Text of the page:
Possibly one of the most under-rated foods around. A half a cup of lentils** has only 170 Calories and 0.56 g of fat but a wholloping 13.21 g of protein, 6.2 g of fibre, 4.88 mg of iron, and 265 ug of folate (the RDA for most is 400 ug/d). We love them in soup, especially as the winter snow storms persist throughout March and April.
Salmon is our go to but others work. If you are concerned about mercury you can check out Health Canada’s website for more information. There really is no better source for the omega-3 fatty acids DHA and EPA. One Food Guide serving (75) g of salmon** has 136 Calories, 19.08 g of protein, and 1.9 grams of omega-3 fatty acids (the adult recommendation for omega-3 fatty acids is 1.6 g/d for males and 1.1 g/d for females) .
A 1/2 cup of yams** has only 83 Calories, 19.74 g of carbohydrates, 52 mg of beta-carotene (antioxidant properties), and 8.7 mg of vitamin C. Yams and quinoa are also excellent sources of gluten-free, complex carbohydrates. Yams are absolutely incredible baked. The fries are becoming a staple in many restaurants but we prefer them baked in thick wedges – crispy on the outside and soft on the inside – not deep fried. To create this magic cut them in thick wedges and coat with a small amount of olive oil. Season with coarse salt or use Italian seasoning for a low sodium option. Bake at 425F until crispy on the outside and soft in the middle about 35 – 45 minutes.
Antioxidants are thought to play an important role in health by reducing the risk of cancer, cardiovascular disease, and a whole host of other chronic diseases. Antioxidants serve to neutralize free radicals, which are produced by the body’s metabolism or through environmental exposures. When you exercise your body produces more free radicals. This is not an excuse to stop exercising!
With exercise your body also becomes better at producing its own natural antioxidants (3). Antioxidant pills (supplements) – such has high doses of vitamin C may inhibit the body’s natural antioxidants; however, foods that are high in antioxidants appear to be beneficial (3,4). All fruits and vegetables will be helpful but here are a few we like because of their antioxidant AND other nutritional benefits.
- Coffee/Green Tea – watch the sugar and cream as these can bump up the calories quickly. As for other benefits, newer research suggests coffee can also reduce the risk of diabetes (5).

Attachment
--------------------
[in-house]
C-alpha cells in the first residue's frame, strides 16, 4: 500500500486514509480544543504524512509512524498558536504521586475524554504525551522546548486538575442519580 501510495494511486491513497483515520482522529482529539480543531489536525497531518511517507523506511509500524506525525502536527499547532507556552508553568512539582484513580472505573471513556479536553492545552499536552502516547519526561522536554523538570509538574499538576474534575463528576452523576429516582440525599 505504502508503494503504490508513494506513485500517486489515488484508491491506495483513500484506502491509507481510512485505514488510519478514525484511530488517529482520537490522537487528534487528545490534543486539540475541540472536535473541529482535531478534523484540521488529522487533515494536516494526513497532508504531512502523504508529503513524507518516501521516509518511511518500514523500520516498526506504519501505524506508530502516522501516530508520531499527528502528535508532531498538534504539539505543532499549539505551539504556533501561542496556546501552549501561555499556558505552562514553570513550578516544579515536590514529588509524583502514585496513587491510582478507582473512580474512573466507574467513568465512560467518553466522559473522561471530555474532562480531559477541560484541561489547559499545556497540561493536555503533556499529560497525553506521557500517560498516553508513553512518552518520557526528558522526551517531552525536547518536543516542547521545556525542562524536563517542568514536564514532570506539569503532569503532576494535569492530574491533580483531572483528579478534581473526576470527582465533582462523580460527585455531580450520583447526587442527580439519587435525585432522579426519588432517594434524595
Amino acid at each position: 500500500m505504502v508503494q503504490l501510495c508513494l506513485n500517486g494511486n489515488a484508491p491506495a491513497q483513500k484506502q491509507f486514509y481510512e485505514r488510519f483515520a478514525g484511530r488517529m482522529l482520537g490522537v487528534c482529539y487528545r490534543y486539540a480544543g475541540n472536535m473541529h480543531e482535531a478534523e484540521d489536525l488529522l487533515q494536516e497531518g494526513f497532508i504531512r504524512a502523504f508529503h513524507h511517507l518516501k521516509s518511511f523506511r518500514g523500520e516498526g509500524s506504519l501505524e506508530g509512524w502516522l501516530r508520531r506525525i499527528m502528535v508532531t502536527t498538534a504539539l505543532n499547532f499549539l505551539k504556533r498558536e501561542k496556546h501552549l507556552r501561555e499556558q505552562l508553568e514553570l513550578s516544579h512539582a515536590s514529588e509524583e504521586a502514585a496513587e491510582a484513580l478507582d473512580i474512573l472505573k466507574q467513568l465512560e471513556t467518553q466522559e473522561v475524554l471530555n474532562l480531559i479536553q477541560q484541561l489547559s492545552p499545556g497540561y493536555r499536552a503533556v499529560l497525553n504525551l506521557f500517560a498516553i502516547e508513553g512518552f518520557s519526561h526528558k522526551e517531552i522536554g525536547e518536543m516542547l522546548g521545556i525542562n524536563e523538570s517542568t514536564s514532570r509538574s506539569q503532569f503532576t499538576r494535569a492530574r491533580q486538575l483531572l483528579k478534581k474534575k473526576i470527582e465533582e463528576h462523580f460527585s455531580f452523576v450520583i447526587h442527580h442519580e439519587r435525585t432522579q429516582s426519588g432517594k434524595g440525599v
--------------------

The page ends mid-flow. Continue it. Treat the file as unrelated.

- Berries – many are high in antioxidants, the classic being blueberry of course, but feel free to experiment with pomegranates, raspberries, and goji berries.
- Walnuts** – high in antioxidants and in protein… watch the fat though. 60 ml (1/4 cup) serving has 199 Calories and 19.84 g of fat.
- Red Peppers – high in vitamin C, a free radical-scavenging vitamin.
- Chia Seeds** – 60 ml (1/4 cup) has 212 Calories, 13.29 g of fat (of which 7.58 g is omega-3), and 16.3 g of fibre. Combine 1/4 cup chia seeds with 250 ml of unsweetened almond milk and a mashed banana; let sit in the fridge until solid and you have a modified rice pudding!
No Baloney’s advice. Sport Nutrition can be complex if you really delve into the science; however, the reality is that foods that are healthy for everyone work for most athletes as well, with just a little tweaking. Eat your complex carbohydrates, veggies, and lower-fat, high-protein foods and you should be good to go. There are some supplements that can be beneficial and some tips and tricks for meal timing. Check back next week and we’ll give you the scoop!
- Dada, JH et al (2010) Marathon Fueling – Runners need proper nutrition and hydration for the 26.2-mile stretch. Today’s Dietitian 12(3):36.
- Rodriguez NR et al (2009) Position of the American Dietetic Association, Dietitians of Canada, and the American College of Sports Medicine: Nutrition and Athletic Performance. J Am Diet Assoc 109(3):509-527.
- Peterneil TT et al (2011) Antioxidant supplementation during exercise training: benefitical or detrimental? Sports Med 41(12):1043-69.
- Braakjuis AJ (2012) Effect of vitamin C supplements on physical performance. Curr Sports Med Rep 11(4):180-4.
- Cano-Marguina A et al (2013) The impact of coffee on health. Maturitas pii: S0378-5122(13)00047-9. doi: 10.1016/j.maturitas.2013.02.002
* This recommendation seems reasonable and is from a qualified dietitian but I’ve not see it other places.
** Nutritional information obtained from the Canadian Nutrient File using quinoa-cooked, lentils-boiled, salmon Atlantic wild baked, yam boiled drained or baked, beets raw, walnuts English or Persian dried,